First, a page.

Thursday, September 30, 2010

The Haiku of Finance for 09/30/10

AIG's TARP plan
Swap for common stock to sell
Might net a few cents

Wednesday, September 29, 2010

The Haiku of Finance for 09/29/10

China currency
U.S. wants sanctions that hurt
Headed for trade war

Truckers Lost Speed In August

Yesterday I had something halfway decent to say about the prospects for LTL truckers like YRC Worldwide and Arkansas Best.  Today gives us news that's less than halfway decent.  Truck tonnage just declined mightily:

The American Trucking Association's for-hire truck tonnage index fell 2.7 percent in August from July, its largest month-to-month drop since March 2009.

That's not good for those two companies because they just raised their rates.  Oops!  The economy just slammed on the brakes; doing that in a big rig can make it jackknife.  Tonnage for the last mile is going to get scarcer as evidence mounts that shippers will face weak demand going into peak shipping season.  Retailers must have re-stocked inventories to the point where they have all they need and then some.  They can see the handwriting on the wall for the Christmas shopping season as consumers default on their debts.  No more credit-driven holiday shoping splurges for those folks. 

It's going to be a "blue Christmas" all right, especially for companies in the supply chain.

Full disclosure:  No positions in YRCW or ABFS. 

Tuesday, September 28, 2010

Teamsters Knuckling Under At YRCW?

YRC Worldwide may be on the cusp of doing something right for a change.  Their Teamsters have tentatively agreed to . . . well, something.  The substance of the agreement will be telling once revealed.  If it's an indefinite delay in the resumption of pension plan contributions, then YRCW may keep enough cash to make it into 2011.  If it's more union greed manifested in demands for contributions, then YRCW stays a troubled penny stock.  The union vote will come just in the nick of time to impress the NASDAQ's delisting committee, so maybe the rank-and-file drivers will show some common sense by preserving their employer. Unions are prone to doing dumb things, like these Philly longshoremen shutting down NY/NJ ports even in the face of an arbitrator's decision. Let's see if truckers are smarter than dockworkers.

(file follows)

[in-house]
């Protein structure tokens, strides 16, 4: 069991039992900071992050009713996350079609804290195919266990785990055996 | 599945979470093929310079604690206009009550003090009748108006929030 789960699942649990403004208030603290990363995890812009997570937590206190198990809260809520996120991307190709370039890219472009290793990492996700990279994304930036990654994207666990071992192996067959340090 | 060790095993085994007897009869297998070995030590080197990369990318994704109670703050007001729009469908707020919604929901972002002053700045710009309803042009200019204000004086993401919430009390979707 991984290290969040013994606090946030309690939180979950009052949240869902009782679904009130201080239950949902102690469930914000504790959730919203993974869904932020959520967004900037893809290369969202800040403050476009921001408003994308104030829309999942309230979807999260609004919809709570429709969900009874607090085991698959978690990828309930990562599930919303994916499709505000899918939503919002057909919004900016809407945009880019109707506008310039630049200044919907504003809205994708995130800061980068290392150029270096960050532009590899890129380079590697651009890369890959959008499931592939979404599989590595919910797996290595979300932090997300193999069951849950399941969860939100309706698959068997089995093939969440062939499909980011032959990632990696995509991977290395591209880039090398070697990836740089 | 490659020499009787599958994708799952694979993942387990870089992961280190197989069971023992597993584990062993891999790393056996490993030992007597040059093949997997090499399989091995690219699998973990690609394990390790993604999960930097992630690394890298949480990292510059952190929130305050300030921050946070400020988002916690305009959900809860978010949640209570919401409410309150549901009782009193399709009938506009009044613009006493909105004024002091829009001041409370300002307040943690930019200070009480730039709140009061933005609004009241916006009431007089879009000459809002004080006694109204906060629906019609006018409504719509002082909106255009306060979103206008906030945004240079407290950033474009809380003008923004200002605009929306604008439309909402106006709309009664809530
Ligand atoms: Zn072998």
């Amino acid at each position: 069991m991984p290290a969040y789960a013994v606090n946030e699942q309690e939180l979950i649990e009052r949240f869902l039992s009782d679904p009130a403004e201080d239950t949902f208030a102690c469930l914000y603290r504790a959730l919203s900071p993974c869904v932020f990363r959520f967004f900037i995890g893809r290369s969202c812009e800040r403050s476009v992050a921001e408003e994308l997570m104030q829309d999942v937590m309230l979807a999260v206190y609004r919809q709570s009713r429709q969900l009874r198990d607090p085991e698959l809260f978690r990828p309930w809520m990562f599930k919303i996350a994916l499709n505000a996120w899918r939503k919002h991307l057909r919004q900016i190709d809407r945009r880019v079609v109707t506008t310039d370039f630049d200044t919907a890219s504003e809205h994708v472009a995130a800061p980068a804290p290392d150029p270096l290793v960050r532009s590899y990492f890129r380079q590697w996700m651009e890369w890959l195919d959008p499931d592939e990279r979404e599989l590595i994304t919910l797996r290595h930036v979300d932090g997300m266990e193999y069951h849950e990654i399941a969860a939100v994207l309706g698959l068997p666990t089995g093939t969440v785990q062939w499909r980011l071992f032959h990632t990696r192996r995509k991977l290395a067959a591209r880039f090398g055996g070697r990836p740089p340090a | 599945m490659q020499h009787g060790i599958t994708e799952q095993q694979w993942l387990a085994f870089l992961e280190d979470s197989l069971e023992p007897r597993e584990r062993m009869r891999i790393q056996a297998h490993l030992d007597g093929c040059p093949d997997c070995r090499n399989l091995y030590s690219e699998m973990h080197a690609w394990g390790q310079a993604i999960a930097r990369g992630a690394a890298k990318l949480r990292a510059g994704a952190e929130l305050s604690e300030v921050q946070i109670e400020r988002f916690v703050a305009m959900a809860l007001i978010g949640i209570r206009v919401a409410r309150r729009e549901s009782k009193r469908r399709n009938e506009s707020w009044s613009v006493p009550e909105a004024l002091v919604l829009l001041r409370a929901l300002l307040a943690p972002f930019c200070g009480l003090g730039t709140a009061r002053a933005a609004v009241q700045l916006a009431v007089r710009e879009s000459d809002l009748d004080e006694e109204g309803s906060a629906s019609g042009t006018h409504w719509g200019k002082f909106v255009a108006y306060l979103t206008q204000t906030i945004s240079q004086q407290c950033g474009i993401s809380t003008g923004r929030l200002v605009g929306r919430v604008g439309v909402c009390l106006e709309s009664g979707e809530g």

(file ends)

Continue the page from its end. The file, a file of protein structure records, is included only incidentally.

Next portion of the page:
It's no wonder William Zollars wants to retire as soon as possible from the CEO job.  Putting up with the Teamsters' endless huffing and puffing would eventually grate on any businessperson's nerves.  He did have the nerve to raise YRCW's rates, but that move speaks more to the improving health of the entire LTL sector since ABF Freight System is following suit with its own rate increases.  Short haulers are hoping for a bright Christmas. 

Full disclosure:  No position in YRCW or ABFS.

The Haiku of Finance for 09/28/10

States expect more cash
Rising tax take should pay debts
So will spending cuts

CEOs Batten Down The Hatches

Take it from captains of industry (at least the ones who didn't have the top job handed to them by their parents).  CEOs are pulling out their worry beads:

U.S. chief executive officers' view of the economy darkened in the third quarter, with top executives saying they were less willing to hire new workers as they fear sales growth will slow.

The data is from the Business Roundtable, which can sometimes sound like an echo chamber where CEOs magnify the concerns they share only among themselves.  That caveat makes their reports seem like overreactions but the general lessons they tease out are still useful.  These big shots aren't willing to throw away cash on new workers that they'll need to pay their bills as conditions worsen. 

People at the opposite end of the compensation ladder from CEOs are showing similar nascent signs of despair.  Consumer confidence is slipping back into doldrum land:

The Conference Board, based in New York, said its monthly Consumer Confidence Index now stands at 48.5, down from the revised 53.2 in August. Economists surveyed by Thomson Reuters were expecting 52.5.

Those numbers also show once again that consensus forecasts from economic experts aren't worth the hot air expended in their generation.